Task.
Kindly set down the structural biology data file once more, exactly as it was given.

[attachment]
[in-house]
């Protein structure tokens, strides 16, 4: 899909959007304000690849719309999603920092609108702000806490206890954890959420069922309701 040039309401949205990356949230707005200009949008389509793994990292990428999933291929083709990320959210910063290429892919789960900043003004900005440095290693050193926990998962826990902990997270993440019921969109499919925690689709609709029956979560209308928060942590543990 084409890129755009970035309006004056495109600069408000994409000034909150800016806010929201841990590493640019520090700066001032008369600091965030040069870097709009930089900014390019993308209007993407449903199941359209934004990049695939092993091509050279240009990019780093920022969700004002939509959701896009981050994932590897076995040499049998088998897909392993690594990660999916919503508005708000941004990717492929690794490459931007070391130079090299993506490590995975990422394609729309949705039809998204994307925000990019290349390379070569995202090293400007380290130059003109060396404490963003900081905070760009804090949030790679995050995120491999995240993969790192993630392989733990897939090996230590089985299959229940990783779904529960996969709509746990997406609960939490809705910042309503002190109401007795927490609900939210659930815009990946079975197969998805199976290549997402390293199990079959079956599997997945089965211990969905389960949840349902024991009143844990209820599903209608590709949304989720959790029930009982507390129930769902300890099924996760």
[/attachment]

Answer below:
[in-house]
């Protein structure tokens, strides 16, 4: 899909959007304000690849719309999603920092609108702000806490206890954890959420069922309701 040039309401949205990356949230707005200009949008389509793994990292990428999933291929083709990320959210910063290429892919789960900043003004900005440095290693050193926990998962826990902990997270993440019921969109499919925690689709609709029956979560209308928060942590543990 084409890129755009970035309006004056495109600069408000994409000034909150800016806010929201841990590493640019520090700066001032008369600091965030040069870097709009930089900014390019993308209007993407449903199941359209934004990049695939092993091509050279240009990019780093920022969700004002939509959701896009981050994932590897076995040499049998088998897909392993690594990660999916919503508005708000941004990717492929690794490459931007070391130079090299993506490590995975990422394609729309949705039809998204994307925000990019290349390379070569995202090293400007380290130059003109060396404490963003900081905070760009804090949030790679995050995120491999995240993969790192993630392989733990897939090996230590089985299959229940990783779904529960996969709509746990997406609960939490809705910042309503002190109401007795927490609900939210659930815009990946079975197969998805199976290549997402390293199990079959079956599997997945089965211990969905389960949840349902024991009143844990209820599903209608590709949304989720959790029930009982507390129930769902300890099924996760």